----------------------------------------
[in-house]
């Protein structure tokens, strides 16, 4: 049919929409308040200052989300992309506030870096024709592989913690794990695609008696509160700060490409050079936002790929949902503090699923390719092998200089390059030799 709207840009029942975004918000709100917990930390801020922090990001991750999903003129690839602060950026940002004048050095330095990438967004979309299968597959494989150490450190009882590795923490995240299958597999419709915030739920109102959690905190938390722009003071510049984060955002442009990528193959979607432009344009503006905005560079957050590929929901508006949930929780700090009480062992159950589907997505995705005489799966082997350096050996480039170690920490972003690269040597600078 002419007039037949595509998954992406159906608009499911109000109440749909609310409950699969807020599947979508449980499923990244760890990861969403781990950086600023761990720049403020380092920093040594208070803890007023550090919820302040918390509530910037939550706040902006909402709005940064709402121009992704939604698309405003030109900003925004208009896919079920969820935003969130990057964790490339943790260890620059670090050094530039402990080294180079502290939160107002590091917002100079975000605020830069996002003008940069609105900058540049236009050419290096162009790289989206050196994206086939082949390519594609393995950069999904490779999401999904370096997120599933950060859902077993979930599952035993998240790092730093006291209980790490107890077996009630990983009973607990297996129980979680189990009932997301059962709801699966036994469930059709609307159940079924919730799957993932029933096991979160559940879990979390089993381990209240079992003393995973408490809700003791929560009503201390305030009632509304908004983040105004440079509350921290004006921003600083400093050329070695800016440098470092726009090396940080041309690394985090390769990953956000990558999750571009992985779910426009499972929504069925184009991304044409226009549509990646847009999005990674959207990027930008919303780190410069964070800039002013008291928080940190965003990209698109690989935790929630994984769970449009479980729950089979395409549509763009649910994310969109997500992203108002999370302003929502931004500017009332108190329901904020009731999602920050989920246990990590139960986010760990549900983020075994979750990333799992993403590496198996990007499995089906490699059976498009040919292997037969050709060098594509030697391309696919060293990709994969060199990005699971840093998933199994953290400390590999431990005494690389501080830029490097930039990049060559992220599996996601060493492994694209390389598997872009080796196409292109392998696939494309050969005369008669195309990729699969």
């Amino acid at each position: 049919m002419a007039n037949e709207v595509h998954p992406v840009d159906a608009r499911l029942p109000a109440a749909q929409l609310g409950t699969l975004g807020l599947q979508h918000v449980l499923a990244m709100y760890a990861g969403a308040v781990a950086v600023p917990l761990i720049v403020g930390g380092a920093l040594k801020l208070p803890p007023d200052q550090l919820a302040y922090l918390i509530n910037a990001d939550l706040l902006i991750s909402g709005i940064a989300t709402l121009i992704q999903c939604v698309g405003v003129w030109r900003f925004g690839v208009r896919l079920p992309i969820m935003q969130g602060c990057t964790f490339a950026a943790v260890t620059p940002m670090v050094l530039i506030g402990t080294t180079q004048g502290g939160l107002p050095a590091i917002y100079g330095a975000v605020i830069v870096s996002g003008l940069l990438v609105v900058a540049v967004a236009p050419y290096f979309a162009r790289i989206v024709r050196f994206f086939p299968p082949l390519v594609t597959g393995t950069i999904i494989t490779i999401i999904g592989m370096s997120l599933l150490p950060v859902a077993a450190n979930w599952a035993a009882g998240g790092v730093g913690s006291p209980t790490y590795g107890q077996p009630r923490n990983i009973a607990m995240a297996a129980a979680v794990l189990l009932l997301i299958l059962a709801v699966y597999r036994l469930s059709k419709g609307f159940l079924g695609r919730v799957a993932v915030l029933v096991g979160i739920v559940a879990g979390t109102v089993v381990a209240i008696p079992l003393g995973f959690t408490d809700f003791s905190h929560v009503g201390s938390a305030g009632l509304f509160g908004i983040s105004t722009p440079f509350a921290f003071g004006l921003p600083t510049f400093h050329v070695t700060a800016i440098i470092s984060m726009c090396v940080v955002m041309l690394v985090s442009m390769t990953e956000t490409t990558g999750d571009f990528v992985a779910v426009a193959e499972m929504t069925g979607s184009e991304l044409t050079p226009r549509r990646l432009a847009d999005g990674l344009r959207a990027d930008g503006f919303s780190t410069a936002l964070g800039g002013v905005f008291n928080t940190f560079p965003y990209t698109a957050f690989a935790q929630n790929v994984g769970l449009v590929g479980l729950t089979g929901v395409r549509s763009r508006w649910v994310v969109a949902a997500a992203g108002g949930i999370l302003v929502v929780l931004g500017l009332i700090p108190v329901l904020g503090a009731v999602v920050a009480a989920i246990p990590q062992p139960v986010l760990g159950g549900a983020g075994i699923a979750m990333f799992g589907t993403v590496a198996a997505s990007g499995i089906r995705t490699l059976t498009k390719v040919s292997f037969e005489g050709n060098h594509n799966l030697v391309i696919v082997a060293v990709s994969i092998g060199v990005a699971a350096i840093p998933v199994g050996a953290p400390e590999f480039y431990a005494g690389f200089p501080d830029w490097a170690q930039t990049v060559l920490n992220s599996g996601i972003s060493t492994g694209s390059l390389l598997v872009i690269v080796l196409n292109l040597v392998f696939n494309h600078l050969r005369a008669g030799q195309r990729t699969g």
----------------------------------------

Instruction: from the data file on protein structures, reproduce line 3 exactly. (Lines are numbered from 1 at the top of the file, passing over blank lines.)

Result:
């Amino acid at each position: 049919m002419a007039n037949e709207v595509h998954p992406v840009d159906a608009r499911l029942p109000a109440a749909q929409l609310g409950t699969l975004g807020l599947q979508h918000v449980l499923a990244m709100y760890a990861g969403a308040v781990a950086v600023p917990l761990i720049v403020g930390g380092a920093l040594k801020l208070p803890p007023d200052q550090l919820a302040y922090l918390i509530n910037a990001d939550l706040l902006i991750s909402g709005i940064a989300t709402l121009i992704q999903c939604v698309g405003v003129w030109r900003f925004g690839v208009r896919l079920p992309i969820m935003q969130g602060c990057t964790f490339a950026a943790v260890t620059p940002m670090v050094l530039i506030g402990t080294t180079q004048g502290g939160l107002p050095a590091i917002y100079g330095a975000v605020i830069v870096s996002g003008l940069l990438v609105v900058a540049v967004a236009p050419y290096f979309a162009r790289i989206v024709r050196f994206f086939p299968p082949l390519v594609t597959g393995t950069i999904i494989t490779i999401i999904g592989m370096s997120l599933l150490p950060v859902a077993a450190n979930w599952a035993a009882g998240g790092v730093g913690s006291p209980t790490y590795g107890q077996p009630r923490n990983i009973a607990m995240a297996a129980a979680v794990l189990l009932l997301i299958l059962a709801v699966y597999r036994l469930s059709k419709g609307f159940l079924g695609r919730v799957a993932v915030l029933v096991g979160i739920v559940a879990g979390t109102v089993v381990a209240i008696p079992l003393g995973f959690t408490d809700f003791s905190h929560v009503g201390s938390a305030g009632l509304f509160g908004i983040s105004t722009p440079f509350a921290f003071g004006l921003p600083t510049f400093h050329v070695t700060a800016i440098i470092s984060m726009c090396v940080v955002m041309l690394v985090s442009m390769t990953e956000t490409t990558g999750d571009f990528v992985a779910v426009a193959e499972m929504t069925g979607s184009e991304l044409t050079p226009r549509r990646l432009a847009d999005g990674l344009r959207a990027d930008g503006f919303s780190t410069a936002l964070g800039g002013v905005f008291n928080t940190f560079p965003y990209t698109a957050f690989a935790q929630n790929v994984g769970l449009v590929g479980l729950t089979g929901v395409r549509s763009r508006w649910v994310v969109a949902a997500a992203g108002g949930i999370l302003v929502v929780l931004g500017l009332i700090p108190v329901l904020g503090a009731v999602v920050a009480a989920i246990p990590q062992p139960v986010l760990g159950g549900a983020g075994i699923a979750m990333f799992g589907t993403v590496a198996a997505s990007g499995i089906r995705t490699l059976t498009k390719v040919s292997f037969e005489g050709n060098h594509n799966l030697v391309i696919v082997a060293v990709s994969i092998g060199v990005a699971a350096i840093p998933v199994g050996a953290p400390e590999f480039y431990a005494g690389f200089p501080d830029w490097a170690q930039t990049v060559l920490n992220s599996g996601i972003s060493t492994g694209s390059l390389l598997v872009i690269v080796l196409n292109l040597v392998f696939n494309h600078l050969r005369a008669g030799q195309r990729t699969g």